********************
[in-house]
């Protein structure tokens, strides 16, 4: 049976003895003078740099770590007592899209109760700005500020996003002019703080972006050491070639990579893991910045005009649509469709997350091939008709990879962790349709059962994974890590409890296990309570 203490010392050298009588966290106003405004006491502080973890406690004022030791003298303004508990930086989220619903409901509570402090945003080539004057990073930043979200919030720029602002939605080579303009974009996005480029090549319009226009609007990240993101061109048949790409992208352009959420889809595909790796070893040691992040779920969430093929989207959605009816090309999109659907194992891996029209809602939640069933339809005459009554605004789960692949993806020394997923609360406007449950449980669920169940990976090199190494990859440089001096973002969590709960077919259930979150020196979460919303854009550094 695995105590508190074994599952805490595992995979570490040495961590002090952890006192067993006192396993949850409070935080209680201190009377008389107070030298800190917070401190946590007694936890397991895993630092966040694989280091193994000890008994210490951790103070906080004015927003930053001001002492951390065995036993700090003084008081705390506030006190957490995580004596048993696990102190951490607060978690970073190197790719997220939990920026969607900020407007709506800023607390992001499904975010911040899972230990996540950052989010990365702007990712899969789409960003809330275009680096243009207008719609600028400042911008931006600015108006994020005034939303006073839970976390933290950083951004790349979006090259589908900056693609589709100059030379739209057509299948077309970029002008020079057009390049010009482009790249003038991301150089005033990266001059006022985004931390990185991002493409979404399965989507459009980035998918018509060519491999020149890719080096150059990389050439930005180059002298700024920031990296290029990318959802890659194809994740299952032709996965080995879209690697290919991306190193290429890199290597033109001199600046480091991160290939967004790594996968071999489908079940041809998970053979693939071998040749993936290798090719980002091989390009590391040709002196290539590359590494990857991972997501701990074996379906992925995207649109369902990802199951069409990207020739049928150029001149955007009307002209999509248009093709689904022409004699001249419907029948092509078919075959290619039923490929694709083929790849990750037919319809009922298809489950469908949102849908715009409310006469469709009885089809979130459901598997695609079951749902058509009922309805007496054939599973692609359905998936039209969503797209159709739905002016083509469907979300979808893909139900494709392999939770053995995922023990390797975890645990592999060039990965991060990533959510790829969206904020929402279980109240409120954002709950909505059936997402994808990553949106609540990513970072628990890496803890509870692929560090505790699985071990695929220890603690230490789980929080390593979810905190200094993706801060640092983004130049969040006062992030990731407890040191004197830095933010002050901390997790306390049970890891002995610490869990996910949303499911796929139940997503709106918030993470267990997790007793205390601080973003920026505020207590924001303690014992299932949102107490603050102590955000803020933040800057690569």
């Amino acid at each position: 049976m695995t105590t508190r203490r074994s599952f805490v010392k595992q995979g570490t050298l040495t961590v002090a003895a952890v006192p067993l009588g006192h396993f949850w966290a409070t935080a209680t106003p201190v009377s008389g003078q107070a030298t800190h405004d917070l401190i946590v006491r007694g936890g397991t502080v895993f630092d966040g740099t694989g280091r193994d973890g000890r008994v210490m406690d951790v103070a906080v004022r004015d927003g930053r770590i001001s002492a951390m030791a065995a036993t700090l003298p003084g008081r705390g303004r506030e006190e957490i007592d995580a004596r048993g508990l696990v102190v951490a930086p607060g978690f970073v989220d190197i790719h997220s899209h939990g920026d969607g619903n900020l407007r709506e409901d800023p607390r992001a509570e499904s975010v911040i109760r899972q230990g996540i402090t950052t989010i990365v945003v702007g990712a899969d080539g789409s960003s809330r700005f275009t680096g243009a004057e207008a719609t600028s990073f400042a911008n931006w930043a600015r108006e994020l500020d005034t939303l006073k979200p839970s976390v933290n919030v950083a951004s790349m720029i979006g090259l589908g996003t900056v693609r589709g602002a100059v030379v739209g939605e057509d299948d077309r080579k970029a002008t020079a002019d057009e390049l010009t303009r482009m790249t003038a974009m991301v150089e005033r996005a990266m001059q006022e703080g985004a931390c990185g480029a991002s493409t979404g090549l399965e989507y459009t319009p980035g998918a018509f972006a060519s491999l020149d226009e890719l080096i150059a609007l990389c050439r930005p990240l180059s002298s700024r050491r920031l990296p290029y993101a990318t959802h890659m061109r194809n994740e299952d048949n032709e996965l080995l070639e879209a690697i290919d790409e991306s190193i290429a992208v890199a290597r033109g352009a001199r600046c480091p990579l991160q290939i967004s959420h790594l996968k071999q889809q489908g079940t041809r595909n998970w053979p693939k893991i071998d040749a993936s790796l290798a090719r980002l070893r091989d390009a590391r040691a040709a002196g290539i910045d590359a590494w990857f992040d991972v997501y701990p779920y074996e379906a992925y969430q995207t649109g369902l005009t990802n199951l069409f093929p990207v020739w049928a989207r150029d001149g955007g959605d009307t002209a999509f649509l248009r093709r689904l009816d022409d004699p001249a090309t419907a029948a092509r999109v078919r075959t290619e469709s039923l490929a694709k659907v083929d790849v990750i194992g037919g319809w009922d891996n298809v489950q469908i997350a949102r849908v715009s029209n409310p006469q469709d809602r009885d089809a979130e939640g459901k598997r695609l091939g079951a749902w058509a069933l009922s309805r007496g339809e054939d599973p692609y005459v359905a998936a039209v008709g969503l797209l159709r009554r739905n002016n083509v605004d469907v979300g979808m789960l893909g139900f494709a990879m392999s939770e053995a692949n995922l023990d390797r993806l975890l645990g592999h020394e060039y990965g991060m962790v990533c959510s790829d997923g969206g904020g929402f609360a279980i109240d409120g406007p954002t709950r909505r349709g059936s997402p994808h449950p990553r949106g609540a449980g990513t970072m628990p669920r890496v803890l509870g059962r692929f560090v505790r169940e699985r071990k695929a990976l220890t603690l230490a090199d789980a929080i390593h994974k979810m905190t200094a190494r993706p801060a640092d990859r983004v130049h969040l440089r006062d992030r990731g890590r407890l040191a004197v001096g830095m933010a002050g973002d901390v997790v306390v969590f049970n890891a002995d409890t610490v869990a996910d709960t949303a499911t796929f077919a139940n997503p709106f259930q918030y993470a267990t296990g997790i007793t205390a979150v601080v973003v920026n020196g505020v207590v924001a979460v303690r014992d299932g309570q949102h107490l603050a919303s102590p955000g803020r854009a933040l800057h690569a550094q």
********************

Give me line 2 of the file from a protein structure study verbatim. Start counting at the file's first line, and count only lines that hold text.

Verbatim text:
């Protein structure tokens, strides 16, 4: 049976003895003078740099770590007592899209109760700005500020996003002019703080972006050491070639990579893991910045005009649509469709997350091939008709990879962790349709059962994974890590409890296990309570 203490010392050298009588966290106003405004006491502080973890406690004022030791003298303004508990930086989220619903409901509570402090945003080539004057990073930043979200919030720029602002939605080579303009974009996005480029090549319009226009609007990240993101061109048949790409992208352009959420889809595909790796070893040691992040779920969430093929989207959605009816090309999109659907194992891996029209809602939640069933339809005459009554605004789960692949993806020394997923609360406007449950449980669920169940990976090199190494990859440089001096973002969590709960077919259930979150020196979460919303854009550094 695995105590508190074994599952805490595992995979570490040495961590002090952890006192067993006192396993949850409070935080209680201190009377008389107070030298800190917070401190946590007694936890397991895993630092966040694989280091193994000890008994210490951790103070906080004015927003930053001001002492951390065995036993700090003084008081705390506030006190957490995580004596048993696990102190951490607060978690970073190197790719997220939990920026969607900020407007709506800023607390992001499904975010911040899972230990996540950052989010990365702007990712899969789409960003809330275009680096243009207008719609600028400042911008931006600015108006994020005034939303006073839970976390933290950083951004790349979006090259589908900056693609589709100059030379739209057509299948077309970029002008020079057009390049010009482009790249003038991301150089005033990266001059006022985004931390990185991002493409979404399965989507459009980035998918018509060519491999020149890719080096150059990389050439930005180059002298700024920031990296290029990318959802890659194809994740299952032709996965080995879209690697290919991306190193290429890199290597033109001199600046480091991160290939967004790594996968071999489908079940041809998970053979693939071998040749993936290798090719980002091989390009590391040709002196290539590359590494990857991972997501701990074996379906992925995207649109369902990802199951069409990207020739049928150029001149955007009307002209999509248009093709689904022409004699001249419907029948092509078919075959290619039923490929694709083929790849990750037919319809009922298809489950469908949102849908715009409310006469469709009885089809979130459901598997695609079951749902058509009922309805007496054939599973692609359905998936039209969503797209159709739905002016083509469907979300979808893909139900494709392999939770053995995922023990390797975890645990592999060039990965991060990533959510790829969206904020929402279980109240409120954002709950909505059936997402994808990553949106609540990513970072628990890496803890509870692929560090505790699985071990695929220890603690230490789980929080390593979810905190200094993706801060640092983004130049969040006062992030990731407890040191004197830095933010002050901390997790306390049970890891002995610490869990996910949303499911796929139940997503709106918030993470267990997790007793205390601080973003920026505020207590924001303690014992299932949102107490603050102590955000803020933040800057690569």